Social media and local SEO have some crossovers related to the NAP, check-ins, and brand consistency. You can also get benefits locally from geo-tagged content and video sharing of geo-tagged content on sites like YouTube. Include your NAP in the description of your videos and try to increase conversions by creating high-quality videos. Be sure not to have duplicate social profiles on any social platform.

Review your profiles – Facebook, GooglePlus, Foursquare, Twitter, Linkedin Business page, Youtube, Instagram, etc.–and verify they have consistent branding, NAP consistency, high-quality photos, business description, positive reviews, description, effective geo-targeting, and other elements in accordance with the guidelines of the platform.

It is important that you are posting regularly to these platforms for them to be useful

9. Competition Analysis

There are several insights that you can take from analyzing your competitors’ online presence.  This will help to both inform your strategy and develop an action plan that is in line with Google’s guidelines. One thing you should do for sure is to review their links and citations and see if you missed any of the high-quality easy wins they have.  Do not try to duplicate all their profile, but focus on high-quality relevant links for your industry and location.

Here are the activities to consider in a competitor analysis:

  • Identify them – Find 3-7 competitors for your niche and record them in the spreadsheet with their NAP and GMB Page information.
  • Conduct and record the competitor analysis related to the following factors:
  • Figure out the domain authority of their root domain using the Moz Toolbar
  • Figure out the page authority of the Google My Business landing page using the Moz Toolbar.
  • Number of links from the root domain.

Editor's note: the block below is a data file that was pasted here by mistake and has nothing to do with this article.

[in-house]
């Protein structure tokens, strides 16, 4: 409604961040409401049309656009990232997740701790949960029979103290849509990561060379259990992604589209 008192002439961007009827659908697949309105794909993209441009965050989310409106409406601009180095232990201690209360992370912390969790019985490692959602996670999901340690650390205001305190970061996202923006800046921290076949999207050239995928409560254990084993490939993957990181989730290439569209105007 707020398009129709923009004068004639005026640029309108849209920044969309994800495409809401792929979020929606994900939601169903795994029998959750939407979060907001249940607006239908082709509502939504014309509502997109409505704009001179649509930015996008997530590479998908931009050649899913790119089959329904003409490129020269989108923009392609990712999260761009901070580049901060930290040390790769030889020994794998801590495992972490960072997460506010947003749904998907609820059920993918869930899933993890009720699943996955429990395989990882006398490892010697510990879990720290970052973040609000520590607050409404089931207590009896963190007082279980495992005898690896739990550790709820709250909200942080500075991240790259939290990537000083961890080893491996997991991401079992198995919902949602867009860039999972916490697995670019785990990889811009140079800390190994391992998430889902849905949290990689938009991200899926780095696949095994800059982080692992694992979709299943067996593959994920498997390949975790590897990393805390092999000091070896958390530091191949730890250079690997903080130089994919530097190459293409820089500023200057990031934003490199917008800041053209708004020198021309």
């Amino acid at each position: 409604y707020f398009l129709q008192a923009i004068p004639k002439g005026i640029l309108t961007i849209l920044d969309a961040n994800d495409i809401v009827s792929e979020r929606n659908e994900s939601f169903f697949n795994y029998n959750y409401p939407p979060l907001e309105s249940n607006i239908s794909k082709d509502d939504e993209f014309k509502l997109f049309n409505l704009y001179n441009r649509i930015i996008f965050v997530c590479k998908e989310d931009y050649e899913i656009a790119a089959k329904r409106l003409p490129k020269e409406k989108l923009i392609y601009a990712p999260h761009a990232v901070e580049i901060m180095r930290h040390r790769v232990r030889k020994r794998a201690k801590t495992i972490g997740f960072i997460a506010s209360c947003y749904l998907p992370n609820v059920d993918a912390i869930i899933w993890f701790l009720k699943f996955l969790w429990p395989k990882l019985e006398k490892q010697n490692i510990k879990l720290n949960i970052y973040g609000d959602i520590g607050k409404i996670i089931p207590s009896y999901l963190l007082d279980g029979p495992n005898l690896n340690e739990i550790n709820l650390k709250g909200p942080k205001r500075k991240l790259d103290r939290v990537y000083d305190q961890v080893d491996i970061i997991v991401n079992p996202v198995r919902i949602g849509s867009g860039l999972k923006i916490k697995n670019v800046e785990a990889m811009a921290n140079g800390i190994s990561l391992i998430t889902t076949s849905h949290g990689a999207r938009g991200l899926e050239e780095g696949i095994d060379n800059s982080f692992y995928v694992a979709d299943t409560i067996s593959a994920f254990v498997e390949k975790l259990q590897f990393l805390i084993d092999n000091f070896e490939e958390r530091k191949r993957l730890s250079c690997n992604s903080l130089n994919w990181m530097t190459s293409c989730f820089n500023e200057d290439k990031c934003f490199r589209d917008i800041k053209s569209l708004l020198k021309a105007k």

• The number of links each has from unique domains.
  • Number of citations and the ones that are detected.

There are several tools that help make this audit easier, including Moz Local, Brightlocal, Whitespark.

With this analysis, you’ll have a snapshot of your strengths and weaknesses relative to your competitors and develop an idea of where you will want to be. You can then develop an informed strategy to get more authority from stronger sites and develop your brand online.

10. Evolving and Expanding your Strategy

Although local search prowess is very important for local business.  The digital search dynamics are constantly changing.  It is important to take a step back on a regular basis and consider your strategy by asking questions to be sure your program is current and focused on your customers.  Here are a few questions you want to be asking in light of the trends in 2017:

  • What websites, other than your business, have the most visibility for the topics and keywords relevant to your business?
  • Are your customers using voice search?
  • Are you optimizing for “near me” searches? These have been on the rise.
  • Should you be doing more ads, especially in the local pack?
  • Should you be looking at if and how snippets can help your business?
Conclusion

Having top rankings in the local search research is important for businesses competing for local business. Organic search algorithms and local search algorithms are constantly changing and becoming more intertwined.  And, organic and local search are having to increasingly fight with increased numbers of paid ads for showing up on top of the search result page.

So, a local business focused on growth needs to master the 10 basic areas discussed in this article, which needs a systematic and consistent approach. You also need to remain focused on the broader goal of increasing traffic and customers, as opposed a one-dimensional focus on local search alone. In this regard, you need a diversified, data-driven, and open-minded strategies that are going to get your business more customers.

References

Neil Patel: How to Attract Local Customers: A Complete Guide to Local SEOMoz - Casey Meraz: How to Perform the Ultimate Local SEO Audit
Seach Engine Land: Matthew Barby: Local SEO: How To Rank Your Local BusinessJon Cooper:  Link Building Tactics
Bakclinko: Link Building: The Definitive Guide
Juris Digital:  21 Link Building Tips
Nifty Marketing:  The Ultimate List of Local Link Building Ideas
About Elaine Mikesell

Dr. Mikesell is an experienced transformation executive leading business and technology excellence. She drives business and IT transformation through innovative digital marketing and commerce digital solutions.